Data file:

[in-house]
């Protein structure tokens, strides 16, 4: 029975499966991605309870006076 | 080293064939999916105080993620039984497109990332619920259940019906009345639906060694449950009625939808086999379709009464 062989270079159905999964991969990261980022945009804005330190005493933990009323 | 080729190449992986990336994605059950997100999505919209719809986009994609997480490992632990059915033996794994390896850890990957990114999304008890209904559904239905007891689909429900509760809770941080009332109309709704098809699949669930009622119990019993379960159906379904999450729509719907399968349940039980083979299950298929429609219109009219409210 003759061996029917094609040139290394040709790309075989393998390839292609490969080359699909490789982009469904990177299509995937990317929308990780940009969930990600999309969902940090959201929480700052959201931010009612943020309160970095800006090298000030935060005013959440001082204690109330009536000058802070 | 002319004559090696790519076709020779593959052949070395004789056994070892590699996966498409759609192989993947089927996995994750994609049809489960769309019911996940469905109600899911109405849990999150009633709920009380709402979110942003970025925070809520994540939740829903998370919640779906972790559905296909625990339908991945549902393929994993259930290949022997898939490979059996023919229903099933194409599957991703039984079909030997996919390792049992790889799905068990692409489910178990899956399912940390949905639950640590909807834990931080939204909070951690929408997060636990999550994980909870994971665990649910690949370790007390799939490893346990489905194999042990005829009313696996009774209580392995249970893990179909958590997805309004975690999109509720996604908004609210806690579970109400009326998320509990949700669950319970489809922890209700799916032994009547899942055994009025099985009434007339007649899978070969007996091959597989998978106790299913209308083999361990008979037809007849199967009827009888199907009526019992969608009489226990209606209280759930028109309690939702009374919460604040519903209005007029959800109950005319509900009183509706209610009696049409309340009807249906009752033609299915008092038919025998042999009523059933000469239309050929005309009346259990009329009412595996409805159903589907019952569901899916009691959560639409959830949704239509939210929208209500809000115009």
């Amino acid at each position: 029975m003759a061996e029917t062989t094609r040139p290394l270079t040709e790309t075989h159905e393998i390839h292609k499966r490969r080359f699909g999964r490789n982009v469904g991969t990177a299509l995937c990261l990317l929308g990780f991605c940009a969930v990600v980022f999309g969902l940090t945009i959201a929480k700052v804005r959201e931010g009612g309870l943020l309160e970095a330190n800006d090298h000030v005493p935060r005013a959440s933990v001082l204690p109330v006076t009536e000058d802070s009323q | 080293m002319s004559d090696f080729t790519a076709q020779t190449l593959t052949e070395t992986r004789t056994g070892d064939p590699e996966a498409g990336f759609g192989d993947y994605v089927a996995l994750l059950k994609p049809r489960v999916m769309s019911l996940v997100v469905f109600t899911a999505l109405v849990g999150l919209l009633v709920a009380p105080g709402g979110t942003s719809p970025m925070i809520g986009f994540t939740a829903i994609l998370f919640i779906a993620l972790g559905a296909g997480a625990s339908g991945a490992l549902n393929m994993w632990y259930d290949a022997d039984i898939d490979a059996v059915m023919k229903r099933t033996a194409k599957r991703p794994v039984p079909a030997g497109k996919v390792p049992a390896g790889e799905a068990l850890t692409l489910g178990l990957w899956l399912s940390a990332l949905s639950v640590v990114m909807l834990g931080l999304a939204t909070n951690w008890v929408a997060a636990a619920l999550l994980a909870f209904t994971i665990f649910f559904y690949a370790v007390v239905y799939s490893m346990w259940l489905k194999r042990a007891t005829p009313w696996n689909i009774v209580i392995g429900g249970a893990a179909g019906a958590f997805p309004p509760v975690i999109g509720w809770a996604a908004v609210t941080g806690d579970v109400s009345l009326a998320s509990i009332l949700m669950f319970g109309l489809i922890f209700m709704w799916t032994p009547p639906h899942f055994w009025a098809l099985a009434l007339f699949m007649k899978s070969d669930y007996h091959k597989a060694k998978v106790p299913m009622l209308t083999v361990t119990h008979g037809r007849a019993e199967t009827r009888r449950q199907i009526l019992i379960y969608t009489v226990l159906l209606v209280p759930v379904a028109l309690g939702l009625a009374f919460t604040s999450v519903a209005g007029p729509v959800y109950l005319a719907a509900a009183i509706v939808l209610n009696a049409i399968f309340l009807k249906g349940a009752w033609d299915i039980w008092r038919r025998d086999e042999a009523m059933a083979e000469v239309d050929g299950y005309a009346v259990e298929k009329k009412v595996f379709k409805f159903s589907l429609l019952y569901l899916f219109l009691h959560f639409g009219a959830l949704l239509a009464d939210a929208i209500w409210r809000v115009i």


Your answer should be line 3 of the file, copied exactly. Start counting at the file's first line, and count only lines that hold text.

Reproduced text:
């Amino acid at each position: 029975m003759a061996e029917t062989t094609r040139p290394l270079t040709e790309t075989h159905e393998i390839h292609k499966r490969r080359f699909g999964r490789n982009v469904g991969t990177a299509l995937c990261l990317l929308g990780f991605c940009a969930v990600v980022f999309g969902l940090t945009i959201a929480k700052v804005r959201e931010g009612g309870l943020l309160e970095a330190n800006d090298h000030v005493p935060r005013a959440s933990v001082l204690p109330v006076t009536e000058d802070s009323q | 080293m002319s004559d090696f080729t790519a076709q020779t190449l593959t052949e070395t992986r004789t056994g070892d064939p590699e996966a498409g990336f759609g192989d993947y994605v089927a996995l994750l059950k994609p049809r489960v999916m769309s019911l996940v997100v469905f109600t899911a999505l109405v849990g999150l919209l009633v709920a009380p105080g709402g979110t942003s719809p970025m925070i809520g986009f994540t939740a829903i994609l998370f919640i779906a993620l972790g559905a296909g997480a625990s339908g991945a490992l549902n393929m994993w632990y259930d290949a022997d039984i898939d490979a059996v059915m023919k229903r099933t033996a194409k599957r991703p794994v039984p079909a030997g497109k996919v390792p049992a390896g790889e799905a068990l850890t692409l489910g178990l990957w899956l399912s940390a990332l949905s639950v640590v990114m909807l834990g931080l999304a939204t909070n951690w008890v929408a997060a636990a619920l999550l994980a909870f209904t994971i665990f649910f559904y690949a370790v007390v239905y799939s490893m346990w259940l489905k194999r042990a007891t005829p009313w696996n689909i009774v209580i392995g429900g249970a893990a179909g019906a958590f997805p309004p509760v975690i999109g509720w809770a996604a908004v609210t941080g806690d579970v109400s009345l009326a998320s509990i009332l949700m669950f319970g109309l489809i922890f209700m709704w799916t032994p009547p639906h899942f055994w009025a098809l099985a009434l007339f699949m007649k899978s070969d669930y007996h091959k597989a060694k998978v106790p299913m009622l209308t083999v361990t119990h008979g037809r007849a019993e199967t009827r009888r449950q199907i009526l019992i379960y969608t009489v226990l159906l209606v209280p759930v379904a028109l309690g939702l009625a009374f919460t604040s999450v519903a209005g007029p729509v959800y109950l005319a719907a509900a009183i509706v939808l209610n009696a049409i399968f309340l009807k249906g349940a009752w033609d299915i039980w008092r038919r025998d086999e042999a009523m059933a083979e000469v239309d050929g299950y005309a009346v259990e298929k009329k009412v595996f379709k409805f159903s589907l429609l019952y569901l899916f219109l009691h959560f639409g009219a959830l949704l239509a009464d939210a929208i209500w409210r809000v115009i």